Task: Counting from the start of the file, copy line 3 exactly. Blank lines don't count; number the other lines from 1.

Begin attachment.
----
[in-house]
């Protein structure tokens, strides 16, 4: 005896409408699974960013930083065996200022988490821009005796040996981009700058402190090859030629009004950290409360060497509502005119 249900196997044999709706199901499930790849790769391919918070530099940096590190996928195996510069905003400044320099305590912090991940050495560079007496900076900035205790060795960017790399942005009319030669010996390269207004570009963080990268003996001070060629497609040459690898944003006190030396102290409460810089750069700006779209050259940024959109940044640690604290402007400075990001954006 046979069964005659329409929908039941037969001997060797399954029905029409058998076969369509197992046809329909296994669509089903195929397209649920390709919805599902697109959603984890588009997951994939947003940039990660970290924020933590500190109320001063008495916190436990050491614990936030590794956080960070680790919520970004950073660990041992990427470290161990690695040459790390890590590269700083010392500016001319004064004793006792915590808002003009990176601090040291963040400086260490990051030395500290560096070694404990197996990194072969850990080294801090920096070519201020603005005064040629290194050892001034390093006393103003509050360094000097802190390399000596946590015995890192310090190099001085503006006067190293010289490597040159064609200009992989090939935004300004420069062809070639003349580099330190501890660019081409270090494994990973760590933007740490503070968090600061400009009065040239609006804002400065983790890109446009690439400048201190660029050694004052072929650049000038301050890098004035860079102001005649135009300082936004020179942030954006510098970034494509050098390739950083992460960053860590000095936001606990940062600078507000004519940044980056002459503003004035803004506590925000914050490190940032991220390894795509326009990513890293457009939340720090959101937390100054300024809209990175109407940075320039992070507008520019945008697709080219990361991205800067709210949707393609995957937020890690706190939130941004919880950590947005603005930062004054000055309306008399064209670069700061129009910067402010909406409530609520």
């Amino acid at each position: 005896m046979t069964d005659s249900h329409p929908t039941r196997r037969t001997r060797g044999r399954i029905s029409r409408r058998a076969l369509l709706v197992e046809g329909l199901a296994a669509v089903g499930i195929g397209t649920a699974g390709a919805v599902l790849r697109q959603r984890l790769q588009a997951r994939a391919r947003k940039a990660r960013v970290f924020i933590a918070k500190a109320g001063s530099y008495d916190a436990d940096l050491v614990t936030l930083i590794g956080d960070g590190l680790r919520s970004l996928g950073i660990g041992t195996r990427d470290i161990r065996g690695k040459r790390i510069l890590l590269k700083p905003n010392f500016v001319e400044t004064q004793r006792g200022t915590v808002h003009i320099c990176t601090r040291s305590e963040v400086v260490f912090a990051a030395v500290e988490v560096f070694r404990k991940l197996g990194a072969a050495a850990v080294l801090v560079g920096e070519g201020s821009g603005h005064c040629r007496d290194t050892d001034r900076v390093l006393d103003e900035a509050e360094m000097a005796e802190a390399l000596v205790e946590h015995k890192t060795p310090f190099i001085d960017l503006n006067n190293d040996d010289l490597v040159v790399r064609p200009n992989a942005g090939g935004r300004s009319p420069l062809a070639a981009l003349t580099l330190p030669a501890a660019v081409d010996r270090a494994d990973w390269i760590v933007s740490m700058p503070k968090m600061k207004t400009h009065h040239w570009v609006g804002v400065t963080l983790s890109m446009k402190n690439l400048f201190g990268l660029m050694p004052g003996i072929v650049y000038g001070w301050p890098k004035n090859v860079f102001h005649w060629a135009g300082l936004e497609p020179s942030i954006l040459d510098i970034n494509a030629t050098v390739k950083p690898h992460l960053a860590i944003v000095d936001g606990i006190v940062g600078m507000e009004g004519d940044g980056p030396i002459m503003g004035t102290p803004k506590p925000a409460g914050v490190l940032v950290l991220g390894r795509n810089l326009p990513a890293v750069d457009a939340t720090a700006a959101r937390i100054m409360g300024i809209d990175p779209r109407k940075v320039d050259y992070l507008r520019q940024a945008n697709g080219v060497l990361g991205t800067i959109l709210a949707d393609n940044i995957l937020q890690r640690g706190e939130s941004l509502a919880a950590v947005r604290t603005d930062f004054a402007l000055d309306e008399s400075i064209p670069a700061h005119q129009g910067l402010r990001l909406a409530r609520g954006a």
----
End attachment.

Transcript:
């Amino acid at each position: 005896m046979t069964d005659s249900h329409p929908t039941r196997r037969t001997r060797g044999r399954i029905s029409r409408r058998a076969l369509l709706v197992e046809g329909l199901a296994a669509v089903g499930i195929g397209t649920a699974g390709a919805v599902l790849r697109q959603r984890l790769q588009a997951r994939a391919r947003k940039a990660r960013v970290f924020i933590a918070k500190a109320g001063s530099y008495d916190a436990d940096l050491v614990t936030l930083i590794g956080d960070g590190l680790r919520s970004l996928g950073i660990g041992t195996r990427d470290i161990r065996g690695k040459r790390i510069l890590l590269k700083p905003n010392f500016v001319e400044t004064q004793r006792g200022t915590v808002h003009i320099c990176t601090r040291s305590e963040v400086v260490f912090a990051a030395v500290e988490v560096f070694r404990k991940l197996g990194a072969a050495a850990v080294l801090v560079g920096e070519g201020s821009g603005h005064c040629r007496d290194t050892d001034r900076v390093l006393d103003e900035a509050e360094m000097a005796e802190a390399l000596v205790e946590h015995k890192t060795p310090f190099i001085d960017l503006n006067n190293d040996d010289l490597v040159v790399r064609p200009n992989a942005g090939g935004r300004s009319p420069l062809a070639a981009l003349t580099l330190p030669a501890a660019v081409d010996r270090a494994d990973w390269i760590v933007s740490m700058p503070k968090m600061k207004t400009h009065h040239w570009v609006g804002v400065t963080l983790s890109m446009k402190n690439l400048f201190g990268l660029m050694p004052g003996i072929v650049y000038g001070w301050p890098k004035n090859v860079f102001h005649w060629a135009g300082l936004e497609p020179s942030i954006l040459d510098i970034n494509a030629t050098v390739k950083p690898h992460l960053a860590i944003v000095d936001g606990i006190v940062g600078m507000e009004g004519d940044g980056p030396i002459m503003g004035t102290p803004k506590p925000a409460g914050v490190l940032v950290l991220g390894r795509n810089l326009p990513a890293v750069d457009a939340t720090a700006a959101r937390i100054m409360g300024i809209d990175p779209r109407k940075v320039d050259y992070l507008r520019q940024a945008n697709g080219v060497l990361g991205t800067i959109l709210a949707d393609n940044i995957l937020q890690r640690g706190e939130s941004l509502a919880a950590v947005r604290t603005d930062f004054a402007l000055d309306e008399s400075i064209p670069a700061h005119q129009g910067l402010r990001l909406a409530r609520g954006a």